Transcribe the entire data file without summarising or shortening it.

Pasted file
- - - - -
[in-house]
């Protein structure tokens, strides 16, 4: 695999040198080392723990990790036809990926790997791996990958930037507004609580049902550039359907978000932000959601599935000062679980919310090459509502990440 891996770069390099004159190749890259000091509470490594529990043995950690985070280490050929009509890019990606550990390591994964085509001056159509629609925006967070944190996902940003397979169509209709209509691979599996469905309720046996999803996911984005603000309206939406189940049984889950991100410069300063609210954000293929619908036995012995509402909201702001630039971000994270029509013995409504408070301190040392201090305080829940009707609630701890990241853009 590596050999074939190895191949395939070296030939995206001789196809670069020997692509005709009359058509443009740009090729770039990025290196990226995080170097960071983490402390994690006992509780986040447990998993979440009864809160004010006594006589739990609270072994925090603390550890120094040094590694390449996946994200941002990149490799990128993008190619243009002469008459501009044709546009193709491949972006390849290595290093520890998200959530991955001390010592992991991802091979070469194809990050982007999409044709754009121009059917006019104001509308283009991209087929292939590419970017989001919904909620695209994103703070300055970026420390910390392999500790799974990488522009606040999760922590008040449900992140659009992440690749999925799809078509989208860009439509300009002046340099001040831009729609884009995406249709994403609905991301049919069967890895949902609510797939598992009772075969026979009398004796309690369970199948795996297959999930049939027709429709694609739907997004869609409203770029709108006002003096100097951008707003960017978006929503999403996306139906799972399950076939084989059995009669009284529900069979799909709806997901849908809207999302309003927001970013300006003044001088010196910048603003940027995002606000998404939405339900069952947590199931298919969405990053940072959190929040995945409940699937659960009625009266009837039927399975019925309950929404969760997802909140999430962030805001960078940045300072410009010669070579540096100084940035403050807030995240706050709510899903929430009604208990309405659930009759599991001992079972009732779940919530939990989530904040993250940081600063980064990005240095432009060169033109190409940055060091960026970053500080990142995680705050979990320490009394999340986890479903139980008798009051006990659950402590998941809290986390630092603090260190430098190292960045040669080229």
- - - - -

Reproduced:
[in-house]
């Protein structure tokens, strides 16, 4: 695999040198080392723990990790036809990926790997791996990958930037507004609580049902550039359907978000932000959601599935000062679980919310090459509502990440 891996770069390099004159190749890259000091509470490594529990043995950690985070280490050929009509890019990606550990390591994964085509001056159509629609925006967070944190996902940003397979169509209709209509691979599996469905309720046996999803996911984005603000309206939406189940049984889950991100410069300063609210954000293929619908036995012995509402909201702001630039971000994270029509013995409504408070301190040392201090305080829940009707609630701890990241853009 590596050999074939190895191949395939070296030939995206001789196809670069020997692509005709009359058509443009740009090729770039990025290196990226995080170097960071983490402390994690006992509780986040447990998993979440009864809160004010006594006589739990609270072994925090603390550890120094040094590694390449996946994200941002990149490799990128993008190619243009002469008459501009044709546009193709491949972006390849290595290093520890998200959530991955001390010592992991991802091979070469194809990050982007999409044709754009121009059917006019104001509308283009991209087929292939590419970017989001919904909620695209994103703070300055970026420390910390392999500790799974990488522009606040999760922590008040449900992140659009992440690749999925799809078509989208860009439509300009002046340099001040831009729609884009995406249709994403609905991301049919069967890895949902609510797939598992009772075969026979009398004796309690369970199948795996297959999930049939027709429709694609739907997004869609409203770029709108006002003096100097951008707003960017978006929503999403996306139906799972399950076939084989059995009669009284529900069979799909709806997901849908809207999302309003927001970013300006003044001088010196910048603003940027995002606000998404939405339900069952947590199931298919969405990053940072959190929040995945409940699937659960009625009266009837039927399975019925309950929404969760997802909140999430962030805001960078940045300072410009010669070579540096100084940035403050807030995240706050709510899903929430009604208990309405659930009759599991001992079972009732779940919530939990989530904040993250940081600063980064990005240095432009060169033109190409940055060091960026970053500080990142995680705050979990320490009394999340986890479903139980008798009051006990659950402590998941809290986390630092603090260190430098190292960045040669080229």